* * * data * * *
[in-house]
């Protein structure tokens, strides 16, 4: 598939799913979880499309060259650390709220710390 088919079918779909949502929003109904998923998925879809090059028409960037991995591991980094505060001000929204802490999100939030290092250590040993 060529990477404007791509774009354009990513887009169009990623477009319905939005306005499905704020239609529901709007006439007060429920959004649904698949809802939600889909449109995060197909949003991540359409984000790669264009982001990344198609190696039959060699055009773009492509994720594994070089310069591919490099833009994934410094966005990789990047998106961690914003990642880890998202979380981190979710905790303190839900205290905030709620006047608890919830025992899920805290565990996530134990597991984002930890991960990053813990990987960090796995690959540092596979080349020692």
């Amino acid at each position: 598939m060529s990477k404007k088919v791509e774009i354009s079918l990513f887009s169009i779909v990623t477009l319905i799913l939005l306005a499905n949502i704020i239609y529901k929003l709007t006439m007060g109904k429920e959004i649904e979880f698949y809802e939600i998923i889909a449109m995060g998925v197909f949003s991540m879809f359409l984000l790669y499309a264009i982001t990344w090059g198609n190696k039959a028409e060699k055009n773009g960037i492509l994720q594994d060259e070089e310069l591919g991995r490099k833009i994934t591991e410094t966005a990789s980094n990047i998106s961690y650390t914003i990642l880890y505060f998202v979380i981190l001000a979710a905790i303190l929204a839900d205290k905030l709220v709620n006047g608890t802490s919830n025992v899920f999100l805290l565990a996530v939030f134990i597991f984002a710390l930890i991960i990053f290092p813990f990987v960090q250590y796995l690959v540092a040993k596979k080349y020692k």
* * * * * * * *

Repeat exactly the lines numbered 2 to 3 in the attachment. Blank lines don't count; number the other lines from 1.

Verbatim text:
């Protein structure tokens, strides 16, 4: 598939799913979880499309060259650390709220710390 088919079918779909949502929003109904998923998925879809090059028409960037991995591991980094505060001000929204802490999100939030290092250590040993 060529990477404007791509774009354009990513887009169009990623477009319905939005306005499905704020239609529901709007006439007060429920959004649904698949809802939600889909449109995060197909949003991540359409984000790669264009982001990344198609190696039959060699055009773009492509994720594994070089310069591919490099833009994934410094966005990789990047998106961690914003990642880890998202979380981190979710905790303190839900205290905030709620006047608890919830025992899920805290565990996530134990597991984002930890991960990053813990990987960090796995690959540092596979080349020692």
């Amino acid at each position: 598939m060529s990477k404007k088919v791509e774009i354009s079918l990513f887009s169009i779909v990623t477009l319905i799913l939005l306005a499905n949502i704020i239609y529901k929003l709007t006439m007060g109904k429920e959004i649904e979880f698949y809802e939600i998923i889909a449109m995060g998925v197909f949003s991540m879809f359409l984000l790669y499309a264009i982001t990344w090059g198609n190696k039959a028409e060699k055009n773009g960037i492509l994720q594994d060259e070089e310069l591919g991995r490099k833009i994934t591991e410094t966005a990789s980094n990047i998106s961690y650390t914003i990642l880890y505060f998202v979380i981190l001000a979710a905790i303190l929204a839900d205290k905030l709220v709620n006047g608890t802490s919830n025992v899920f999100l805290l565990a996530v939030f134990i597991f984002a710390l930890i991960i990053f290092p813990f990987v960090q250590y796995l690959v540092a040993k596979k080349y020692k």